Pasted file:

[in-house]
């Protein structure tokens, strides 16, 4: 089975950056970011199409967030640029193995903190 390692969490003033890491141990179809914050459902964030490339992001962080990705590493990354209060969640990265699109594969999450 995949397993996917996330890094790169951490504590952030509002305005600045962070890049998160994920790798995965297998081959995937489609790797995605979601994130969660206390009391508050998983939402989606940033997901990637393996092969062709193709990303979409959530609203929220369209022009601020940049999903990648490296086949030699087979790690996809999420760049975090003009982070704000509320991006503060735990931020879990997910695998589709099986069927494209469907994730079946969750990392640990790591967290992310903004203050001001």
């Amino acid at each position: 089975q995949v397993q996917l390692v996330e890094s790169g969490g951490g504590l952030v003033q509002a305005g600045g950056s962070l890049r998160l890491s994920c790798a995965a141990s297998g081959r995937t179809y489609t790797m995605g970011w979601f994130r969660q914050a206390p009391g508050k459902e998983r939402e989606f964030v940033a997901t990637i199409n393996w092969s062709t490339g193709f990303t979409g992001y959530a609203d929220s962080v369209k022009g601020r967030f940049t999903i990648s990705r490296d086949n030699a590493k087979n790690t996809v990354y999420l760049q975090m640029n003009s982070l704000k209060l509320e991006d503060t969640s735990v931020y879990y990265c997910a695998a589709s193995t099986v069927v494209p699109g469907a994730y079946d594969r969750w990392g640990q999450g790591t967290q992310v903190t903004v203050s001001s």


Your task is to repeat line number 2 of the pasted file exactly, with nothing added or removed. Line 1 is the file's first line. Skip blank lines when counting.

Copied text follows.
């Protein structure tokens, strides 16, 4: 089975950056970011199409967030640029193995903190 390692969490003033890491141990179809914050459902964030490339992001962080990705590493990354209060969640990265699109594969999450 995949397993996917996330890094790169951490504590952030509002305005600045962070890049998160994920790798995965297998081959995937489609790797995605979601994130969660206390009391508050998983939402989606940033997901990637393996092969062709193709990303979409959530609203929220369209022009601020940049999903990648490296086949030699087979790690996809999420760049975090003009982070704000509320991006503060735990931020879990997910695998589709099986069927494209469907994730079946969750990392640990790591967290992310903004203050001001």